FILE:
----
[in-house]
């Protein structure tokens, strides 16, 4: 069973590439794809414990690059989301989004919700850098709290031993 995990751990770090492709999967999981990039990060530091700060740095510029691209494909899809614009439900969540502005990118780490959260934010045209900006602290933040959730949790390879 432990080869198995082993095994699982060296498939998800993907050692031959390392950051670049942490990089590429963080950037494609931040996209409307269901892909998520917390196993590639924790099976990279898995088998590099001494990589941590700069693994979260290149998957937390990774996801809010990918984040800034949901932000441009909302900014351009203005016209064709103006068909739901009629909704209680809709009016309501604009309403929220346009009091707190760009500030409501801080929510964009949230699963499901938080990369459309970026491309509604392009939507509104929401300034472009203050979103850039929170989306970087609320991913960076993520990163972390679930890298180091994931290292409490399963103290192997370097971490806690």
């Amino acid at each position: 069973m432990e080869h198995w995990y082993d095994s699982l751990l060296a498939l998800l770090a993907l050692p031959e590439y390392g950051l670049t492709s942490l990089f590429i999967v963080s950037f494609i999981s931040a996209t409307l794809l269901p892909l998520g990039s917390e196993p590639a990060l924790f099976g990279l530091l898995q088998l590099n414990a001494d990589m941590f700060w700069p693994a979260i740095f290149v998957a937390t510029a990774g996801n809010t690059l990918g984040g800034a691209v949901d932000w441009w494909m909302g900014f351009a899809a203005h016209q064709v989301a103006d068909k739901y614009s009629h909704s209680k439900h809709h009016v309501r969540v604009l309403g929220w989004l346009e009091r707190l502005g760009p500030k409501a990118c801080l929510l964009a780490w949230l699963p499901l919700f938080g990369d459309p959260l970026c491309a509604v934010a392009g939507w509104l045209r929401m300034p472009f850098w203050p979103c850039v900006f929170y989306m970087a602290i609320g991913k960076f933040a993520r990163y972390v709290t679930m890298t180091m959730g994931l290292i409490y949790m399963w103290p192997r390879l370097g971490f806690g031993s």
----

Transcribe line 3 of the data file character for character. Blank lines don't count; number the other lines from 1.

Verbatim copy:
């Amino acid at each position: 069973m432990e080869h198995w995990y082993d095994s699982l751990l060296a498939l998800l770090a993907l050692p031959e590439y390392g950051l670049t492709s942490l990089f590429i999967v963080s950037f494609i999981s931040a996209t409307l794809l269901p892909l998520g990039s917390e196993p590639a990060l924790f099976g990279l530091l898995q088998l590099n414990a001494d990589m941590f700060w700069p693994a979260i740095f290149v998957a937390t510029a990774g996801n809010t690059l990918g984040g800034a691209v949901d932000w441009w494909m909302g900014f351009a899809a203005h016209q064709v989301a103006d068909k739901y614009s009629h909704s209680k439900h809709h009016v309501r969540v604009l309403g929220w989004l346009e009091r707190l502005g760009p500030k409501a990118c801080l929510l964009a780490w949230l699963p499901l919700f938080g990369d459309p959260l970026c491309a509604v934010a392009g939507w509104l045209r929401m300034p472009f850098w203050p979103c850039v900006f929170y989306m970087a602290i609320g991913k960076f933040a993520r990163y972390v709290t679930m890298t180091m959730g994931l290292i409490y949790m399963w103290p192997r390879l370097g971490f806690g031993s």